Directed by David Drake
Produced by Hard Sparks in association with Horse Trade Theatre Group
Nominations: Outstanding Director: David Drake; Outstanding Actor in a Lead Role: Nico Grelli
|Nic Grelli (left), J.Stephen Brantley (right). Photo by Hunter Canning.|
About the Company
HARD SPARKS champions daring performances of adventurous new plays. Since 2011, the company has worked with fifty-one actors, nine playwrights, six directors, and eighteen designers on eleven productions in thirteen venues. Hard Sparks has been nominated for eleven New York Innovative Theatre Awards including Outstanding Premiere Production for EIGHTYTHREE DOWN, Outstanding Short Script for CHICKEN-FRIED CICCONE, and Outstanding Revival for R & J & Z. In trying times, Hard Sparks tells tales of transformation and redemption, mining our darkness for light.
About the Production
Set in 2008, gay punks Tuffer and Roderick are turning forty. Both can’t face it, leaving them to cope in different ways. Tuffer continues on his journey of smoking, snorting, and screwing Manhattan men while Roderick goes completely straight edge. When Roderick comes to his wits end in dealing with Tuffer's shenanigans, Tuffer agrees to get sober at Roderick's folk-singing mothers house. Both hit bottom on the high desert, on the edge, in the jamb.
David Drake and Nico Grelli talk about their experiences working on this project.
What attracted you to this project?
J. Stephen: THE JAMB was a long time coming. As both playwright and producer, I'd seen this play through seven years of readings, workshops, and near-misses with full productions. It was a chance to work with David Drake that inspired me to resurrect it, and the opportunity to tell a story that was deeply meaningful to me personally - about addiction, anger, identity, and love - that made it worth doing.
David: I love working with playwright and actor J.Stephen Brantley. After developing and directing his NYIT-nominated solo "Chicken Fried Ciccone" for the Frigid Festival a couple years ago, he handed me the script for THE JAMB and we started work shopping it over the course of two years. Over that time, I feel deeply in love with delivering this fresh, sexy, funny, and very unexpected punk-rock romantic friendship story to an audience. The Jamb pushed me into unknown emotional and theatrical territory as a director.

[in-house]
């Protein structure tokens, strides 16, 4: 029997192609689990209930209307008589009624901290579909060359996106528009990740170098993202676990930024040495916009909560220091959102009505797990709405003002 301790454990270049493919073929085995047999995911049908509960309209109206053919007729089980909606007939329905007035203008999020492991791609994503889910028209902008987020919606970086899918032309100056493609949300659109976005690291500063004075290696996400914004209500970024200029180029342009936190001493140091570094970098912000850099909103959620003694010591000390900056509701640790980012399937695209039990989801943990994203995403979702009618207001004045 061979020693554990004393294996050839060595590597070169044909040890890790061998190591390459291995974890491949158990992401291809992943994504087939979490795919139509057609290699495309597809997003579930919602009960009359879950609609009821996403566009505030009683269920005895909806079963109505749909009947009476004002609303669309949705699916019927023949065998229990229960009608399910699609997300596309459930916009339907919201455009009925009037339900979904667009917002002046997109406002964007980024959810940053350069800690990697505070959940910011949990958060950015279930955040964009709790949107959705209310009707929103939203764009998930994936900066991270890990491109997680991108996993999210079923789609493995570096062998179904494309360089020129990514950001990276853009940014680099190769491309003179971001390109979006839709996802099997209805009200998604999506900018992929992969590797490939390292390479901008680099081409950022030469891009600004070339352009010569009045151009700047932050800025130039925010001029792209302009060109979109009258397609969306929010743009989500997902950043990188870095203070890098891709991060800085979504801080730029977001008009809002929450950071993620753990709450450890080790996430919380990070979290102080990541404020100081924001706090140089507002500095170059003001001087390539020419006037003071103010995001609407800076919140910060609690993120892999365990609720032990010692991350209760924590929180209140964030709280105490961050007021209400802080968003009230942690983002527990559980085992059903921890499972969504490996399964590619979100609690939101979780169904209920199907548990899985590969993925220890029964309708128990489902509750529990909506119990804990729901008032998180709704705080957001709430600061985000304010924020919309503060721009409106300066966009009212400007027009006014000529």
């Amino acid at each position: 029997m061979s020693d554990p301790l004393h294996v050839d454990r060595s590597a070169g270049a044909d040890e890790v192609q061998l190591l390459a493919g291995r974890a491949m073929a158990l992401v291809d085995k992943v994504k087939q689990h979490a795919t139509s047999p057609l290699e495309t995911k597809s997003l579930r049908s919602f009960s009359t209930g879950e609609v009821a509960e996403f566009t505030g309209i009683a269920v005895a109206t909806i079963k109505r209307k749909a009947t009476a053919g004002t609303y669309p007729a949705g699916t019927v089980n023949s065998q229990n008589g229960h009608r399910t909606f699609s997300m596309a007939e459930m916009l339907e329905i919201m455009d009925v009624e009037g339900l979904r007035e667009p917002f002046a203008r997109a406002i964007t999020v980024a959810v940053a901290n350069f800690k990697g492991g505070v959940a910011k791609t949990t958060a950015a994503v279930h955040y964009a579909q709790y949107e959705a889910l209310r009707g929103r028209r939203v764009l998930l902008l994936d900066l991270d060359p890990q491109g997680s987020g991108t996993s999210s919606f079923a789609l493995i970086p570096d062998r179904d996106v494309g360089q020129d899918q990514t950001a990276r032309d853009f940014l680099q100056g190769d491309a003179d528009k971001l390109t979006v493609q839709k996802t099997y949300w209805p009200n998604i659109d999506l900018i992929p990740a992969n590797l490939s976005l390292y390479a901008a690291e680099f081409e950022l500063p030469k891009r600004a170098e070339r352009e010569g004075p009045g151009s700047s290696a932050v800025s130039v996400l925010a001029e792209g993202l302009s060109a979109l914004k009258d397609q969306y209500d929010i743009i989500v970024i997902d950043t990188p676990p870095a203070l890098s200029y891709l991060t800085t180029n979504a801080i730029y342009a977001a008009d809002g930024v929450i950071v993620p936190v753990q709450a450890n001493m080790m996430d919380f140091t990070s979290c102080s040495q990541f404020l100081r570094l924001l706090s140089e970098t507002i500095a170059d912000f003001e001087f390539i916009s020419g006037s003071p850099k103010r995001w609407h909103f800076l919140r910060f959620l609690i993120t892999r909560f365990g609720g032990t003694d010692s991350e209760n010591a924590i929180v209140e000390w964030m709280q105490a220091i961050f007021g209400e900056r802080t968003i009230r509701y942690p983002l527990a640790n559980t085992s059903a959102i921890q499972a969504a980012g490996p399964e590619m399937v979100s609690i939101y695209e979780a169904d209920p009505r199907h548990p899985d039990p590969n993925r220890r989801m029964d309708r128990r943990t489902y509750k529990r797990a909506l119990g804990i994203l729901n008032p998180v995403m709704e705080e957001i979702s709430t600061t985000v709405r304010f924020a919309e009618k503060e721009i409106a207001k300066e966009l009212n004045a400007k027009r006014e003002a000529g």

Nico: J. Stephen's incredible writing, talent, and spirit. And the ferocity and complexity of the character.
What was your favorite part of working on this production?
J.Stephen: The director-playwright dynamic on both THE JAMB and THE CABARET AT THE END OF THE WORLD was so dynamic. There was tremendous energy, urgency even, around the telling of these stories. Directors David Drake and Joan Jubett brought such unique and engaging visions to each of these productions, and their passion for the plays they were staging was contagious. Everyone aboard made brave and fearless choices. I can say, certainly, as both an actor and a playwright, working with Joan and David has made me a better and bolder theatre artist.
David : Harnessing the trust of these four amazing actors — Nico Grelli, Todd Flaherty, J.Stephen Brantley, and Carole Monferdini — and letting them soar.
Nico: The role itself was just fun to play, and I loved the characters. My co-stars made it all the more so being so incredibly generous, brave, and open. And my director David Drake gave us so much space, structure, and support to safely create this world and these people.
|Carole Monferdini (foreground, left), Todd Flaherty (foreground, right), J.Stephen Brantley (background). |
Photo by Hunter Canning.
What was the most challenging part of working on this production?